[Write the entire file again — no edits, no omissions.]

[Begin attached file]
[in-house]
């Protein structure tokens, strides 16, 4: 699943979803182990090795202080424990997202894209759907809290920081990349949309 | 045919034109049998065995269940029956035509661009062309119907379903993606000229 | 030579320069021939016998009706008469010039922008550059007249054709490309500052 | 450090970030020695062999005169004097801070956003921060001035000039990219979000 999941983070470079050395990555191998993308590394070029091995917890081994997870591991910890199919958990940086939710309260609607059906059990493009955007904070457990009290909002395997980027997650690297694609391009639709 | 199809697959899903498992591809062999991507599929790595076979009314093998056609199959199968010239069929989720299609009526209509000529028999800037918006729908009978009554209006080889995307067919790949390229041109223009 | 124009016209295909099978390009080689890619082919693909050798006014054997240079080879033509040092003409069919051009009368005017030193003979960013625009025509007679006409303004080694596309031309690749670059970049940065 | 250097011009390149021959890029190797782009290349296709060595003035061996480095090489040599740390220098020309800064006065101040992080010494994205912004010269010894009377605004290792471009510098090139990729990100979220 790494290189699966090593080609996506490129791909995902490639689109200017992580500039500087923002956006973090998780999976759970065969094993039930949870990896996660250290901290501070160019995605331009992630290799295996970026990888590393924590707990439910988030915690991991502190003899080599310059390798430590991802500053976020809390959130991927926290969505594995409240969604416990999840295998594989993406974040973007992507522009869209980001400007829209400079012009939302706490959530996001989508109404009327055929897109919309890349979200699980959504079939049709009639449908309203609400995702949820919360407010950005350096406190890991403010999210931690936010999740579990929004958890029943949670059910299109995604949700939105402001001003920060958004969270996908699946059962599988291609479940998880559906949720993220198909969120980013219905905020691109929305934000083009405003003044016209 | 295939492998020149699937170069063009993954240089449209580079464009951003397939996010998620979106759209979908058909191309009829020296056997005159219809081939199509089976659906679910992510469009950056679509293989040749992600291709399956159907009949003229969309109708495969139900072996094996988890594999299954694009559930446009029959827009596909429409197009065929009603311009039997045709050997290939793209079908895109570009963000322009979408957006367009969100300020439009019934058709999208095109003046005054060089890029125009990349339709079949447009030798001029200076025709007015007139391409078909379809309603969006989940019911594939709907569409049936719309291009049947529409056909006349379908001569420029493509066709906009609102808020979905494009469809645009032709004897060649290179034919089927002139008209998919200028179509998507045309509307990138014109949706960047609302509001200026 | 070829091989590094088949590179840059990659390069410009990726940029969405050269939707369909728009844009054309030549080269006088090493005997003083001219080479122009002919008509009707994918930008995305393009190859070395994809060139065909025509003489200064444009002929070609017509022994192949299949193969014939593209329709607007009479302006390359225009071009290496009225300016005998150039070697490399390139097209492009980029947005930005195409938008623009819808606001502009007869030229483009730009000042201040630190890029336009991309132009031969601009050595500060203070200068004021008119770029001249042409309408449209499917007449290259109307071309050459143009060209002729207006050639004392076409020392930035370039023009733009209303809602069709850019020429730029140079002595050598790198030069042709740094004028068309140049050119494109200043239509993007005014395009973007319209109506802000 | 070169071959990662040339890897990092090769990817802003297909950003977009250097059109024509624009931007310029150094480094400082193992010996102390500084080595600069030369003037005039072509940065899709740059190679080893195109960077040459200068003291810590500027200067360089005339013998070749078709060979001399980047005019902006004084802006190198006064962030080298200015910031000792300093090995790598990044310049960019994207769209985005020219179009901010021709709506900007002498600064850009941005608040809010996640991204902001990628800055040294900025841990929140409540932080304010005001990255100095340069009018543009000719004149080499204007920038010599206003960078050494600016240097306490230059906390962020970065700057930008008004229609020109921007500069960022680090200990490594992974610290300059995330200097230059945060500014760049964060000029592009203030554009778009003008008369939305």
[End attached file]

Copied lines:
[in-house]
């Protein structure tokens, strides 16, 4: 699943979803182990090795202080424990997202894209759907809290920081990349949309 | 045919034109049998065995269940029956035509661009062309119907379903993606000229 | 030579320069021939016998009706008469010039922008550059007249054709490309500052 | 450090970030020695062999005169004097801070956003921060001035000039990219979000 999941983070470079050395990555191998993308590394070029091995917890081994997870591991910890199919958990940086939710309260609607059906059990493009955007904070457990009290909002395997980027997650690297694609391009639709 | 199809697959899903498992591809062999991507599929790595076979009314093998056609199959199968010239069929989720299609009526209509000529028999800037918006729908009978009554209006080889995307067919790949390229041109223009 | 124009016209295909099978390009080689890619082919693909050798006014054997240079080879033509040092003409069919051009009368005017030193003979960013625009025509007679006409303004080694596309031309690749670059970049940065 | 250097011009390149021959890029190797782009290349296709060595003035061996480095090489040599740390220098020309800064006065101040992080010494994205912004010269010894009377605004290792471009510098090139990729990100979220 790494290189699966090593080609996506490129791909995902490639689109200017992580500039500087923002956006973090998780999976759970065969094993039930949870990896996660250290901290501070160019995605331009992630290799295996970026990888590393924590707990439910988030915690991991502190003899080599310059390798430590991802500053976020809390959130991927926290969505594995409240969604416990999840295998594989993406974040973007992507522009869209980001400007829209400079012009939302706490959530996001989508109404009327055929897109919309890349979200699980959504079939049709009639449908309203609400995702949820919360407010950005350096406190890991403010999210931690936010999740579990929004958890029943949670059910299109995604949700939105402001001003920060958004969270996908699946059962599988291609479940998880559906949720993220198909969120980013219905905020691109929305934000083009405003003044016209 | 295939492998020149699937170069063009993954240089449209580079464009951003397939996010998620979106759209979908058909191309009829020296056997005159219809081939199509089976659906679910992510469009950056679509293989040749992600291709399956159907009949003229969309109708495969139900072996094996988890594999299954694009559930446009029959827009596909429409197009065929009603311009039997045709050997290939793209079908895109570009963000322009979408957006367009969100300020439009019934058709999208095109003046005054060089890029125009990349339709079949447009030798001029200076025709007015007139391409078909379809309603969006989940019911594939709907569409049936719309291009049947529409056909006349379908001569420029493509066709906009609102808020979905494009469809645009032709004897060649290179034919089927002139008209998919200028179509998507045309509307990138014109949706960047609302509001200026 | 070829091989590094088949590179840059990659390069410009990726940029969405050269939707369909728009844009054309030549080269006088090493005997003083001219080479122009002919008509009707994918930008995305393009190859070395994809060139065909025509003489200064444009002929070609017509022994192949299949193969014939593209329709607007009479302006390359225009071009290496009225300016005998150039070697490399390139097209492009980029947005930005195409938008623009819808606001502009007869030229483009730009000042201040630190890029336009991309132009031969601009050595500060203070200068004021008119770029001249042409309408449209499917007449290259109307071309050459143009060209002729207006050639004392076409020392930035370039023009733009209303809602069709850019020429730029140079002595050598790198030069042709740094004028068309140049050119494109200043239509993007005014395009973007319209109506802000 | 070169071959990662040339890897990092090769990817802003297909950003977009250097059109024509624009931007310029150094480094400082193992010996102390500084080595600069030369003037005039072509940065899709740059190679080893195109960077040459200068003291810590500027200067360089005339013998070749078709060979001399980047005019902006004084802006190198006064962030080298200015910031000792300093090995790598990044310049960019994207769209985005020219179009901010021709709506900007002498600064850009941005608040809010996640991204902001990628800055040294900025841990929140409540932080304010005001990255100095340069009018543009000719004149080499204007920038010599206003960078050494600016240097306490230059906390962020970065700057930008008004229609020109921007500069960022680090200990490594992974610290300059995330200097230059945060500014760049964060000029592009203030554009778009003008008369939305």